# Why is force a vector?

"We have focused our discussion on one-dimensional motion. It is natural to assume that for three-dimensional motion, force, like acceleration, behaves like a vector."- (Introduction to Mechanics) Kleppner and Kolenkow

We learn it very early in the course of our study that Force is vector; But, if I were the physicist defining the the Newton's second law (experimentally) and analysing the result F=ma, how would I determine whether Force is vector or scalar(especially in 3-D).

Actually, when I read the aforementioned sentences from the book, I wanted to know why do the authors expect it to be natural for us to think that in 3-D "Force" behaves like a vector. I know a(acceleration ) is vector and mass a scalar and scalar times vector gives a new vector but is there another explanation for this?

• I think the first evidence of force behaving like vectors is the Stevin law of the triangle of forces, published in De Beghinselen der Weeghconst (1586; “Statics and Hydrostatics”), based on an experiment with three dynamometers. – JPG Dec 5 '17 at 10:58

Uhm ... you start with an object at rest and notice that if you push on it in different directions it moves in different directions? Then notice that you can arrange more than two (three for planar geometries and four for full 3D geometries) non-colinear forces to cancel each other out (hopefully you did a force-table exercise in your class and have done this yourself).

The demonstration on an object already in motion is slightly less obvious but you can take the ideas here and generalize them.

In a sense this is so obvious that it's hard to answer because almost anything you do with forces makes use of their vector nature.

• It is only obvious to people who are used to vectors. After a while you get so used to it you forget that it was confusing to learn. You forget what you did and didn't know at the time. This makes it hard to explain things well to beginners. E.G. safeshere's comment is correct. But someone who is wondering why force is a vector will also wonder why momentum is. I remember being confused that kinetic energy has an obvious direction, but it isn't a vector. – mmesser314 Dec 4 '17 at 3:21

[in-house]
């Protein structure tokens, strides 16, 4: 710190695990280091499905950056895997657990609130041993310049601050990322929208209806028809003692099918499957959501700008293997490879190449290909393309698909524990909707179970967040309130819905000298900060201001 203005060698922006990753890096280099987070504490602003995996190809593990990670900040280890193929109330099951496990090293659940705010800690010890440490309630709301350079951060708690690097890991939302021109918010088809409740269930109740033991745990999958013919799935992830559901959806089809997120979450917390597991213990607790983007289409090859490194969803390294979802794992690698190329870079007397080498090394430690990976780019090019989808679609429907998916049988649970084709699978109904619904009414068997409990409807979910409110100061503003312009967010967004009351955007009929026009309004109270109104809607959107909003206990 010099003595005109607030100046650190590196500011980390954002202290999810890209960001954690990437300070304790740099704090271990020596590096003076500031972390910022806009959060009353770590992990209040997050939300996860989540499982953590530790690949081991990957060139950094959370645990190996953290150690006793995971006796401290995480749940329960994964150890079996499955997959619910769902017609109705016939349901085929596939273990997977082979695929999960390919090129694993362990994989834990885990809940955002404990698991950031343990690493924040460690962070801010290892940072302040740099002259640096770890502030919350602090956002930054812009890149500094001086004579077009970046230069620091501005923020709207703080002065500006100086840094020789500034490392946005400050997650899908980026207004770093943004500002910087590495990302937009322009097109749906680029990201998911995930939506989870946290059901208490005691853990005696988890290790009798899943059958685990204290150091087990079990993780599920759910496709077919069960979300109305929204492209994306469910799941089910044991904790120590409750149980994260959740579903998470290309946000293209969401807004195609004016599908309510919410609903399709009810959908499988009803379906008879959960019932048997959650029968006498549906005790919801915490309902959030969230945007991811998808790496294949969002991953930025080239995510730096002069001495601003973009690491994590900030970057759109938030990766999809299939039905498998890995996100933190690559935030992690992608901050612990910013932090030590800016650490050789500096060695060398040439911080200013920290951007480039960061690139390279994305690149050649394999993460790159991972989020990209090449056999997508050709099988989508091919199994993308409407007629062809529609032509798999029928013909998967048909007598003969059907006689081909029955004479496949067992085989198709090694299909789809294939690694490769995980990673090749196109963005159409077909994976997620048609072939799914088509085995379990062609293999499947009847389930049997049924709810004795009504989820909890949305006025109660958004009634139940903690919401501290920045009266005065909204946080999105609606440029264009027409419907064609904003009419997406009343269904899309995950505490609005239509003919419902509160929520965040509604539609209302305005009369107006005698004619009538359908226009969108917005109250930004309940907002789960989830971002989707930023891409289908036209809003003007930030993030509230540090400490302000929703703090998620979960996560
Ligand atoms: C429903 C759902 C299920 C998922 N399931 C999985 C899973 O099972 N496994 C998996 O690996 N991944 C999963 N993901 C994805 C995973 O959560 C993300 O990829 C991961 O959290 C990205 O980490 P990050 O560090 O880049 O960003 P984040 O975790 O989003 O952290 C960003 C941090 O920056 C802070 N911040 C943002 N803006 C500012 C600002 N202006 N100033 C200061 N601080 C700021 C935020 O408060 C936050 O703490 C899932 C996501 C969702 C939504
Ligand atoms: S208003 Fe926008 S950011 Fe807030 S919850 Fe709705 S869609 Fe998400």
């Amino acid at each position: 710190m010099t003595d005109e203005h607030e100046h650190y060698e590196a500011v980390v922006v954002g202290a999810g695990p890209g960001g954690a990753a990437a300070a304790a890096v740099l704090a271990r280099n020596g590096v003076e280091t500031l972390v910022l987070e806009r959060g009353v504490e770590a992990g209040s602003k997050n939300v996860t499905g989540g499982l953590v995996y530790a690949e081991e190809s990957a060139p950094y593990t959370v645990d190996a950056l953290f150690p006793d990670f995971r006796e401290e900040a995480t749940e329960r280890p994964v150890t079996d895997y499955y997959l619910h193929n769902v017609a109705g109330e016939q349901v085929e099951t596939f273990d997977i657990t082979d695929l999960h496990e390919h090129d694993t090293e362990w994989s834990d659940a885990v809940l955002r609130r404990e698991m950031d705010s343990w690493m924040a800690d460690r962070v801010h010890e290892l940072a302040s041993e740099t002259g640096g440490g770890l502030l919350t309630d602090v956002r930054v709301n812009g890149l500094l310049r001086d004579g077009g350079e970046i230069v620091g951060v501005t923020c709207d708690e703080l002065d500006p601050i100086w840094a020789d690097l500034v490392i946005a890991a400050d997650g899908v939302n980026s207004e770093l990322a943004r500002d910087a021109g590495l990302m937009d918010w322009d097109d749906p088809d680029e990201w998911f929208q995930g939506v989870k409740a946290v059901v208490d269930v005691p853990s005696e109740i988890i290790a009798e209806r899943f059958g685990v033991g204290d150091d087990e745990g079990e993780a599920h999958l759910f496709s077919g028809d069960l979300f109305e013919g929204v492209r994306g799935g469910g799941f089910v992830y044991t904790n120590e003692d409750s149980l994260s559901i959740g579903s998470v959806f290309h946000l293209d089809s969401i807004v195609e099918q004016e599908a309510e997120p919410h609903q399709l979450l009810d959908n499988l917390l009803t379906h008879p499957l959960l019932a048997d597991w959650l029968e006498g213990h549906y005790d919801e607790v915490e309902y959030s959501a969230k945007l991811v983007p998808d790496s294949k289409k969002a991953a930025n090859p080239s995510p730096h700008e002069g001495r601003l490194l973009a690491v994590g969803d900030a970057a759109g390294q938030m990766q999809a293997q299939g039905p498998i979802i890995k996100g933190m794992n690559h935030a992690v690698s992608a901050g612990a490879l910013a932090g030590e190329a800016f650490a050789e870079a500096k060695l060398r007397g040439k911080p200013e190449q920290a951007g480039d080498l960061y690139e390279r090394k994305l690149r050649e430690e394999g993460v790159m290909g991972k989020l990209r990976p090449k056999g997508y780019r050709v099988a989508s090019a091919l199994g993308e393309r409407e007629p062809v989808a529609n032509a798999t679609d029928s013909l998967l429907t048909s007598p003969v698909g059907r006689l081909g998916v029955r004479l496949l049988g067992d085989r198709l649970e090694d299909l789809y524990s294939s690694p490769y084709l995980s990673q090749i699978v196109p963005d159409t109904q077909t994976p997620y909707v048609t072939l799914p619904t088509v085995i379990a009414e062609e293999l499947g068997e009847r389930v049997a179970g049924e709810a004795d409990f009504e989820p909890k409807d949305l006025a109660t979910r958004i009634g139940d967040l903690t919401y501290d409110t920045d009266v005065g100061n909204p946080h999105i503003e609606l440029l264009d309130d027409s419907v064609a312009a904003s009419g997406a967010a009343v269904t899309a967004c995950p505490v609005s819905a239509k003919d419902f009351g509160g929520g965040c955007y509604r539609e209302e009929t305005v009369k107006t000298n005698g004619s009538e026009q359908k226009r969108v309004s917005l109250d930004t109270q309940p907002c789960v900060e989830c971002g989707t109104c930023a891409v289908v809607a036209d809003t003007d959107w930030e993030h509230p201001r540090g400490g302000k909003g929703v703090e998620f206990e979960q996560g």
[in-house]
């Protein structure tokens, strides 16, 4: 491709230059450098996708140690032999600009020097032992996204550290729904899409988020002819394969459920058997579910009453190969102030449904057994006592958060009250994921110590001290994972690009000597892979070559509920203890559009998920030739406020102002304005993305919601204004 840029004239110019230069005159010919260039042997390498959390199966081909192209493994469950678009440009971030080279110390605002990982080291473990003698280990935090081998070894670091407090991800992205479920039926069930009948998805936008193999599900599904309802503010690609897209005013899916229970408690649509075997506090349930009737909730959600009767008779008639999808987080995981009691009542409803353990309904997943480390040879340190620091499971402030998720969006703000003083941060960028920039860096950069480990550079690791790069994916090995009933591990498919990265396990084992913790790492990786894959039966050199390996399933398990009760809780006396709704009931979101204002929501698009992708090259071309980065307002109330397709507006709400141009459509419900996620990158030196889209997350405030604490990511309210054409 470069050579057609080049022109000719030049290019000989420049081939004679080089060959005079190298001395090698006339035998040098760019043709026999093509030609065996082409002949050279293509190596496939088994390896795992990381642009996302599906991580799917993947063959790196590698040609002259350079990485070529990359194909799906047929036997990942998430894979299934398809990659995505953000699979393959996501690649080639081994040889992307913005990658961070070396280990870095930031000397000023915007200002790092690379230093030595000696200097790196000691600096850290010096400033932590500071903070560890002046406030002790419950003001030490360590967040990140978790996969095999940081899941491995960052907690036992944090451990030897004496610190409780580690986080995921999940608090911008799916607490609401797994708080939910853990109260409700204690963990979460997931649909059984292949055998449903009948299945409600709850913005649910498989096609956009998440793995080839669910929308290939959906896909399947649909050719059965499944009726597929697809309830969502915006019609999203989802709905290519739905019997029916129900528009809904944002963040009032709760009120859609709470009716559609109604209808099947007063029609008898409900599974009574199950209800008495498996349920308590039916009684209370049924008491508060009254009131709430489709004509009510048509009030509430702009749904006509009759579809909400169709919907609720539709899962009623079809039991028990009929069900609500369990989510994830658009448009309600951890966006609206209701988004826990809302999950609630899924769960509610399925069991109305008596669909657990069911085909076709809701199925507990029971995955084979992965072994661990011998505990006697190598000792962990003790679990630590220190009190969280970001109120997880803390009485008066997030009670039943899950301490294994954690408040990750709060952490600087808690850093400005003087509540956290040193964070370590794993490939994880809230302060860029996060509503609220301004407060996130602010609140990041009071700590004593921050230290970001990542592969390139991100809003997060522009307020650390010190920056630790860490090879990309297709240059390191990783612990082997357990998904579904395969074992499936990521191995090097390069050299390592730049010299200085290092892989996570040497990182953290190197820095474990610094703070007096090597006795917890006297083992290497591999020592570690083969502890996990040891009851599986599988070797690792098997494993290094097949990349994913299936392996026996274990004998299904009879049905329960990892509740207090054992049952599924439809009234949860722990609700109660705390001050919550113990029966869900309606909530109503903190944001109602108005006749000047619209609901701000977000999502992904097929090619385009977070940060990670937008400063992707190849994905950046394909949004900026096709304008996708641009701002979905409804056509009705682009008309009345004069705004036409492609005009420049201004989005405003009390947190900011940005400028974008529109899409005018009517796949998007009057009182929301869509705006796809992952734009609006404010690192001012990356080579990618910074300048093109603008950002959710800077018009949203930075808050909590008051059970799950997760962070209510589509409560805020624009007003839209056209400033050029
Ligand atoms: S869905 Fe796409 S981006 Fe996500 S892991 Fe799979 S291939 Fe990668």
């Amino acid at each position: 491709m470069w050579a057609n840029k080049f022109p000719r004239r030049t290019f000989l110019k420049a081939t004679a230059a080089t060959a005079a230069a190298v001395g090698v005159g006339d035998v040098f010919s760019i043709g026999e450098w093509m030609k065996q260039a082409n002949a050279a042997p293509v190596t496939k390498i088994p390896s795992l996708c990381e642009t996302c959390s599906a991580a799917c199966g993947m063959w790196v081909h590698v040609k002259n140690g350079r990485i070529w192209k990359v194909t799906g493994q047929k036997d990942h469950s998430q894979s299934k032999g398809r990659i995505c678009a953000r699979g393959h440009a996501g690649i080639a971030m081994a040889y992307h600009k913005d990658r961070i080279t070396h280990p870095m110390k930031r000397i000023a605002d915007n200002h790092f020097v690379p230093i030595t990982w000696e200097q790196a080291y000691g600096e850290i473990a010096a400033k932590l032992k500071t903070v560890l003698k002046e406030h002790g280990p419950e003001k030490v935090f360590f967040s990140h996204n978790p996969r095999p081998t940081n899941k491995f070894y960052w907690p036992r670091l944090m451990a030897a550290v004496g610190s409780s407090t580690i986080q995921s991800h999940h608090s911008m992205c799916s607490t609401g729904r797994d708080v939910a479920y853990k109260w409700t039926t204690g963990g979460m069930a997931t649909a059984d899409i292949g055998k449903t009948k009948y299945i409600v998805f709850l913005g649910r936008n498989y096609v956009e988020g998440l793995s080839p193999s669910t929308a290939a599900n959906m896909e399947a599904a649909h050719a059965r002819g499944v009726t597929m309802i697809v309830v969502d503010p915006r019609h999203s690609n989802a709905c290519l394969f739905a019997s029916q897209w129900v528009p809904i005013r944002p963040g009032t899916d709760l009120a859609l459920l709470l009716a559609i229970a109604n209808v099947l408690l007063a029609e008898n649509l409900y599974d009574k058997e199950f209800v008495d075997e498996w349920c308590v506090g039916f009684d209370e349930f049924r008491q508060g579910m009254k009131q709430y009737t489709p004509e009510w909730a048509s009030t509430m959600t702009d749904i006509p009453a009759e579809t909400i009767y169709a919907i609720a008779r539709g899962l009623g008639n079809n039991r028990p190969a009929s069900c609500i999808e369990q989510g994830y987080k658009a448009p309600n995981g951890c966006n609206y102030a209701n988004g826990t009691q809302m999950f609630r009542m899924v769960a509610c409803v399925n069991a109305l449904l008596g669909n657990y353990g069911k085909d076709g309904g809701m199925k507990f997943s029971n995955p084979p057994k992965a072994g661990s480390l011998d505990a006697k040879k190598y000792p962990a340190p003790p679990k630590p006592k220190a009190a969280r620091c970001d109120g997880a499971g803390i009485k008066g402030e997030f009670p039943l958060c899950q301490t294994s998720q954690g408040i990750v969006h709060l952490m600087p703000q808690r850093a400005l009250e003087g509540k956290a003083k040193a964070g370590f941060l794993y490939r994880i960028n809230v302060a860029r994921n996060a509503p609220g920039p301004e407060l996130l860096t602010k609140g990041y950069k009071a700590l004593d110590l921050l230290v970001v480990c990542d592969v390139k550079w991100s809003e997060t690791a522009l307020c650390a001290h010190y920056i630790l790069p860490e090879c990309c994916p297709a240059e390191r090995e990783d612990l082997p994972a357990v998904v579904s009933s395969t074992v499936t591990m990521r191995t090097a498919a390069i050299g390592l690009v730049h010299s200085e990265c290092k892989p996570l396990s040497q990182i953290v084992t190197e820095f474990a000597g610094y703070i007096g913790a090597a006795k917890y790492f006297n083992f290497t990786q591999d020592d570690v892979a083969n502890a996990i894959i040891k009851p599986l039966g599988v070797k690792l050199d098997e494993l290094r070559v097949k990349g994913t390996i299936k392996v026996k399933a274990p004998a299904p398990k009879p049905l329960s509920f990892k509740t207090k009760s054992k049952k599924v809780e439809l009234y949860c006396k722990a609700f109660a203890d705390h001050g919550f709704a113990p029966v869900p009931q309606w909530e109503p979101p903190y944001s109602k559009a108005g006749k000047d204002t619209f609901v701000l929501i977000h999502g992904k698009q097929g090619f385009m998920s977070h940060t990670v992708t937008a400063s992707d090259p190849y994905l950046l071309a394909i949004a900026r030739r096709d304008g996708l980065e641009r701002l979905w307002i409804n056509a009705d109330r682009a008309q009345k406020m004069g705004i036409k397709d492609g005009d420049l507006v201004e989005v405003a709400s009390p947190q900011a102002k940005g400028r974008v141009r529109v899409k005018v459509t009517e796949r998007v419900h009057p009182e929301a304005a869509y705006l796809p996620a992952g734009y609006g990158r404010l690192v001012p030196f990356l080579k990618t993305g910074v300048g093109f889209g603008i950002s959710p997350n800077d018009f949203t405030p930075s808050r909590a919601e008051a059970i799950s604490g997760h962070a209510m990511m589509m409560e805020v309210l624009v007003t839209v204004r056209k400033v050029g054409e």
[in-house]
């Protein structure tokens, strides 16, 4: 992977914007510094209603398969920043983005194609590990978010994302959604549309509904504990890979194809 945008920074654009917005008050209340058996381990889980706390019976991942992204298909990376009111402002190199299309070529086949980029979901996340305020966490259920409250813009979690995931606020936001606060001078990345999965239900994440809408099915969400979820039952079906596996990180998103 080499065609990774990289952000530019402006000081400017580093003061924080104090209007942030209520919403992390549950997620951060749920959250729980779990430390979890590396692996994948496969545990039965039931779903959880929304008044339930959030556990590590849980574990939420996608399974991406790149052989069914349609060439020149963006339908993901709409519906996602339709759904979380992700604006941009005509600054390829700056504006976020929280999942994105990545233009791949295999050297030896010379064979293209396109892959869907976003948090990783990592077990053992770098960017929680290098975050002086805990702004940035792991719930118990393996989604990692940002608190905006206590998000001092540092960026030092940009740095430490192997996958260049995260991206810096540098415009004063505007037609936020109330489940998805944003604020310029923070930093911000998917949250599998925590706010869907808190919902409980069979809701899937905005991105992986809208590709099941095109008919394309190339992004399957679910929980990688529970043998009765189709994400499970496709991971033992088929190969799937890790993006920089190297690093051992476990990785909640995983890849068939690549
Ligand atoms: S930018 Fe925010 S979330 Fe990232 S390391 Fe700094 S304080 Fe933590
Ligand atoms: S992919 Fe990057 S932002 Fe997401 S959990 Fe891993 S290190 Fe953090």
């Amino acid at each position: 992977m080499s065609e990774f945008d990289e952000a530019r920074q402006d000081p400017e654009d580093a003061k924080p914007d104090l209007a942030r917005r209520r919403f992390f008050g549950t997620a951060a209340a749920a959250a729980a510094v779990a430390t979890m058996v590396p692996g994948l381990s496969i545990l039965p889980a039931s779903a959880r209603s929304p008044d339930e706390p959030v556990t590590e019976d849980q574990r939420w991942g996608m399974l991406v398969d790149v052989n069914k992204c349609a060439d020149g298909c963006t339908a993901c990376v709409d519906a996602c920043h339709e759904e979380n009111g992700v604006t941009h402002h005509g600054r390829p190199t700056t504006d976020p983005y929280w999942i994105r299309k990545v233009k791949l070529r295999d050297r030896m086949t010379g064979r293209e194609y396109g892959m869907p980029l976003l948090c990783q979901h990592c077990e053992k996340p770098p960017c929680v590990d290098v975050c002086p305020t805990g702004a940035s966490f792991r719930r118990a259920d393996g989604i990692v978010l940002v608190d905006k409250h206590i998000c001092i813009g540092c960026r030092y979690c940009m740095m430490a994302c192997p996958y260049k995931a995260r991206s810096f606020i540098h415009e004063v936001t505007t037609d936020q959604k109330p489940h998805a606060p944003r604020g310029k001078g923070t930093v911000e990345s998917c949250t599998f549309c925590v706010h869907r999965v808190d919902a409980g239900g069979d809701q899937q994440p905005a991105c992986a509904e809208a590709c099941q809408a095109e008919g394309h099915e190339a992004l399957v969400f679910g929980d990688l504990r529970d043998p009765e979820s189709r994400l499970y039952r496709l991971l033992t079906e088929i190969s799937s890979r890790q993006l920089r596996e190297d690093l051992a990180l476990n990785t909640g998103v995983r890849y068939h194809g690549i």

• Kinetic energy does not have a direction. The momentum of an object has a direction. An 500 g object moving at 2 m/s in the positive x direction does not have the same momentum as a 500 g object moving at 2 m/s in the negative x direction, but they both have the same kinetic energy. – Bill N Dec 4 '17 at 17:23
• @BillN mmesser314 is aware of that, but it is a common enough misunderstanding among intro students (especially the more thoughtful ones). He criticizing the notion that "look this has a direction" is a good enough tool to give students for distinguishing vectors from non-vectors. I disagree because I'd rather deal with the question of kinetic energy than try to give introductory students a more abstract definition of 'vector', but it is a point worth considering. – dmckee --- ex-moderator kitten Dec 4 '17 at 17:28
• @dmckee Yeah, I was hand-waving my way through Biot-Savart today trying to explain why the current,$I$, isn't a vector, but $d\vec{\ell}$ is. I almost choked while mumbling. :) That's still a non-satisfying vector for me, but I hold my nose and move on. – Bill N Dec 4 '17 at 17:43
• @BillN I think that your KE example is a good example of why this can be tricky few newcomers to physics. I find it's not necessarily obvious that KE lacks a direction component until you've done a few experiments that show that there is a scalar "energy" worth paying attention to. – Cort Ammon Dec 4 '17 at 19:18

Vectors are things that add like little arrows. Arrows add tip to tail.